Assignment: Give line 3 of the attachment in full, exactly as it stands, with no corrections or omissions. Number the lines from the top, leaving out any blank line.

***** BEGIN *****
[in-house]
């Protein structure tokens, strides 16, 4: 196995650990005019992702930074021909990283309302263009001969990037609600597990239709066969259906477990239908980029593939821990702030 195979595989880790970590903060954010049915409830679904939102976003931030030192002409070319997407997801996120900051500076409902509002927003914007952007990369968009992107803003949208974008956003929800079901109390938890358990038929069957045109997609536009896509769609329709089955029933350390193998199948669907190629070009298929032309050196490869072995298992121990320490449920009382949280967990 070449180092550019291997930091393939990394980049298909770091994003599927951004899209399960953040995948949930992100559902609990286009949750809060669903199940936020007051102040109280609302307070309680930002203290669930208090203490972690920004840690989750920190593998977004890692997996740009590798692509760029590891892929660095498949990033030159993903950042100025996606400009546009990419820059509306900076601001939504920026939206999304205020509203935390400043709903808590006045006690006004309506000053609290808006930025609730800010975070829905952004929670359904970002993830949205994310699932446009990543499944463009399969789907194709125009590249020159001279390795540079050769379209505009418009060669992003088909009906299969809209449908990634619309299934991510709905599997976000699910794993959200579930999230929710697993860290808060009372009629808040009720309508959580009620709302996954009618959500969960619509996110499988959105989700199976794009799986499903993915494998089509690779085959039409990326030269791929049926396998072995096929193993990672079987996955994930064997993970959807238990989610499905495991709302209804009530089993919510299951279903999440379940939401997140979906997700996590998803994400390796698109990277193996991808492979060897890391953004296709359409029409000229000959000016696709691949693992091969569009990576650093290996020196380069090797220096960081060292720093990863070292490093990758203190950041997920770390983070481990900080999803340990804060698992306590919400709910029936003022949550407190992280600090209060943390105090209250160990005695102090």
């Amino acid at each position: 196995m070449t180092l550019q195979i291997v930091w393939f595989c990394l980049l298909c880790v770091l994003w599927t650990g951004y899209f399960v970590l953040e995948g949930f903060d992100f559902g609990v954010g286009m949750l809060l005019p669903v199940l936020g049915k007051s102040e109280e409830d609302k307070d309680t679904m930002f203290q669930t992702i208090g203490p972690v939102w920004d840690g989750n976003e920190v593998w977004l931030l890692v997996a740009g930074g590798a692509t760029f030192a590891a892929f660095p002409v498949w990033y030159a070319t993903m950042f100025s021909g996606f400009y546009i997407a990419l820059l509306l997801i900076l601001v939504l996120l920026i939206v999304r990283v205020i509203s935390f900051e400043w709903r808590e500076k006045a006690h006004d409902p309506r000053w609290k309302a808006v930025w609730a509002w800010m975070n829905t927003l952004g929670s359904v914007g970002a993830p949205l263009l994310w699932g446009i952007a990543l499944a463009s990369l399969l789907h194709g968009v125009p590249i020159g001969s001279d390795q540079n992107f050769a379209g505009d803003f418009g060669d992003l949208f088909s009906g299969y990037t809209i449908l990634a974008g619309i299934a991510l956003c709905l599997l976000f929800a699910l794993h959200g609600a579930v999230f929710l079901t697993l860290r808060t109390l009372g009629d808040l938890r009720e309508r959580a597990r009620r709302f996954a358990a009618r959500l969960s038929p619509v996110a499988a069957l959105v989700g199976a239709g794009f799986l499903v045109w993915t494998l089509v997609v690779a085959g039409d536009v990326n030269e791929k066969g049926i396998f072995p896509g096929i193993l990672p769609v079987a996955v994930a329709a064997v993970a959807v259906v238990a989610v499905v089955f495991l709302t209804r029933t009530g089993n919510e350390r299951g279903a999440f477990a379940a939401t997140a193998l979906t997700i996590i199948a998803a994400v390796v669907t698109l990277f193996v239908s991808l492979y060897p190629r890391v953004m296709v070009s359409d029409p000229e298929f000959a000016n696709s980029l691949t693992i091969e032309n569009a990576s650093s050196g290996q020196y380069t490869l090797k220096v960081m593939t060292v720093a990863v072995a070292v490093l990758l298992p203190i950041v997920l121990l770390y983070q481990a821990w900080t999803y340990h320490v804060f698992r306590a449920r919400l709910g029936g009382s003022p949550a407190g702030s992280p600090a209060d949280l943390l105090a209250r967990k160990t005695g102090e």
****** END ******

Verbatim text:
């Amino acid at each position: 196995m070449t180092l550019q195979i291997v930091w393939f595989c990394l980049l298909c880790v770091l994003w599927t650990g951004y899209f399960v970590l953040e995948g949930f903060d992100f559902g609990v954010g286009m949750l809060l005019p669903v199940l936020g049915k007051s102040e109280e409830d609302k307070d309680t679904m930002f203290q669930t992702i208090g203490p972690v939102w920004d840690g989750n976003e920190v593998w977004l931030l890692v997996a740009g930074g590798a692509t760029f030192a590891a892929f660095p002409v498949w990033y030159a070319t993903m950042f100025s021909g996606f400009y546009i997407a990419l820059l509306l997801i900076l601001v939504l996120l920026i939206v999304r990283v205020i509203s935390f900051e400043w709903r808590e500076k006045a006690h006004d409902p309506r000053w609290k309302a808006v930025w609730a509002w800010m975070n829905t927003l952004g929670s359904v914007g970002a993830p949205l263009l994310w699932g446009i952007a990543l499944a463009s990369l399969l789907h194709g968009v125009p590249i020159g001969s001279d390795q540079n992107f050769a379209g505009d803003f418009g060669d992003l949208f088909s009906g299969y990037t809209i449908l990634a974008g619309i299934a991510l956003c709905l599997l976000f929800a699910l794993h959200g609600a579930v999230f929710l079901t697993l860290r808060t109390l009372g009629d808040l938890r009720e309508r959580a597990r009620r709302f996954a358990a009618r959500l969960s038929p619509v996110a499988a069957l959105v989700g199976a239709g794009f799986l499903v045109w993915t494998l089509v997609v690779a085959g039409d536009v990326n030269e791929k066969g049926i396998f072995p896509g096929i193993l990672p769609v079987a996955v994930a329709a064997v993970a959807v259906v238990a989610v499905v089955f495991l709302t209804r029933t009530g089993n919510e350390r299951g279903a999440f477990a379940a939401t997140a193998l979906t997700i996590i199948a998803a994400v390796v669907t698109l990277f193996v239908s991808l492979y060897p190629r890391v953004m296709v070009s359409d029409p000229e298929f000959a000016n696709s980029l691949t693992i091969e032309n569009a990576s650093s050196g290996q020196y380069t490869l090797k220096v960081m593939t060292v720093a990863v072995a070292v490093l990758l298992p203190i950041v997920l121990l770390y983070q481990a821990w900080t999803y340990h320490v804060f698992r306590a449920r919400l709910g029936g009382s003022p949550a407190g702030s992280p600090a209060d949280l943390l105090a209250r967990k160990t005695g102090e």